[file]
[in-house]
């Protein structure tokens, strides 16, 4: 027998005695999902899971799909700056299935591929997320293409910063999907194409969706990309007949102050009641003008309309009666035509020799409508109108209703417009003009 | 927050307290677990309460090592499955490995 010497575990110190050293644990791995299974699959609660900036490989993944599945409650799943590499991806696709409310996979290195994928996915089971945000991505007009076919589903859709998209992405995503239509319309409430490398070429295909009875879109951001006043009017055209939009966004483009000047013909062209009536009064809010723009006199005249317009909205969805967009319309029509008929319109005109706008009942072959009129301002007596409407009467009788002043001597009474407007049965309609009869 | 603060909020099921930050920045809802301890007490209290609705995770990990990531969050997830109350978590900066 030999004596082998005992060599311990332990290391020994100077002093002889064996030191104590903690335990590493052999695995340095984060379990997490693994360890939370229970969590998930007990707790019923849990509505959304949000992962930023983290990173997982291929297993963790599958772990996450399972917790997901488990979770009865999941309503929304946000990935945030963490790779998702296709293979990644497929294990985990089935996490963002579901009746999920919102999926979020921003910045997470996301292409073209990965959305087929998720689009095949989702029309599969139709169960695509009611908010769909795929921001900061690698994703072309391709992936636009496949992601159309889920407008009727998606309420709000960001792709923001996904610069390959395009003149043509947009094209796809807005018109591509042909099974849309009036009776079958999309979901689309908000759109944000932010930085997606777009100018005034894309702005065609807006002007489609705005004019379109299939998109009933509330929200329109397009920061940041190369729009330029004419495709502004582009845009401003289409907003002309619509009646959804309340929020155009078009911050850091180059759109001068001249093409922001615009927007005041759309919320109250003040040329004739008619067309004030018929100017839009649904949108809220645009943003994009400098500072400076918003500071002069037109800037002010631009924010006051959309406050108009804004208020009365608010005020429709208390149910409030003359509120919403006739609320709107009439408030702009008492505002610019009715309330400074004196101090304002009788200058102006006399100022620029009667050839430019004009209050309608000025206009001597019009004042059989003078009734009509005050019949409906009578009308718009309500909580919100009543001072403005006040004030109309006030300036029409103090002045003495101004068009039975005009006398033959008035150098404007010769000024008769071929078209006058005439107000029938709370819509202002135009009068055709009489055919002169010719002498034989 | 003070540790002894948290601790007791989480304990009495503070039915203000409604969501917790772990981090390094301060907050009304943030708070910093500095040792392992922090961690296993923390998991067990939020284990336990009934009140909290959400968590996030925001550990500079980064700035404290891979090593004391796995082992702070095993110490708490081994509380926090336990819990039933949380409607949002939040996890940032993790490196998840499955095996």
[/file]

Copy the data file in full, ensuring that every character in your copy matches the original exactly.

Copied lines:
[in-house]
């Protein structure tokens, strides 16, 4: 027998005695999902899971799909700056299935591929997320293409910063999907194409969706990309007949102050009641003008309309009666035509020799409508109108209703417009003009 | 927050307290677990309460090592499955490995 010497575990110190050293644990791995299974699959609660900036490989993944599945409650799943590499991806696709409310996979290195994928996915089971945000991505007009076919589903859709998209992405995503239509319309409430490398070429295909009875879109951001006043009017055209939009966004483009000047013909062209009536009064809010723009006199005249317009909205969805967009319309029509008929319109005109706008009942072959009129301002007596409407009467009788002043001597009474407007049965309609009869 | 603060909020099921930050920045809802301890007490209290609705995770990990990531969050997830109350978590900066 030999004596082998005992060599311990332990290391020994100077002093002889064996030191104590903690335990590493052999695995340095984060379990997490693994360890939370229970969590998930007990707790019923849990509505959304949000992962930023983290990173997982291929297993963790599958772990996450399972917790997901488990979770009865999941309503929304946000990935945030963490790779998702296709293979990644497929294990985990089935996490963002579901009746999920919102999926979020921003910045997470996301292409073209990965959305087929998720689009095949989702029309599969139709169960695509009611908010769909795929921001900061690698994703072309391709992936636009496949992601159309889920407008009727998606309420709000960001792709923001996904610069390959395009003149043509947009094209796809807005018109591509042909099974849309009036009776079958999309979901689309908000759109944000932010930085997606777009100018005034894309702005065609807006002007489609705005004019379109299939998109009933509330929200329109397009920061940041190369729009330029004419495709502004582009845009401003289409907003002309619509009646959804309340929020155009078009911050850091180059759109001068001249093409922001615009927007005041759309919320109250003040040329004739008619067309004030018929100017839009649904949108809220645009943003994009400098500072400076918003500071002069037109800037002010631009924010006051959309406050108009804004208020009365608010005020429709208390149910409030003359509120919403006739609320709107009439408030702009008492505002610019009715309330400074004196101090304002009788200058102006006399100022620029009667050839430019004009209050309608000025206009001597019009004042059989003078009734009509005050019949409906009578009308718009309500909580919100009543001072403005006040004030109309006030300036029409103090002045003495101004068009039975005009006398033959008035150098404007010769000024008769071929078209006058005439107000029938709370819509202002135009009068055709009489055919002169010719002498034989 | 003070540790002894948290601790007791989480304990009495503070039915203000409604969501917790772990981090390094301060907050009304943030708070910093500095040792392992922090961690296993923390998991067990939020284990336990009934009140909290959400968590996030925001550990500079980064700035404290891979090593004391796995082992702070095993110490708490081994509380926090336990819990039933949380409607949002939040996890940032993790490196998840499955095996």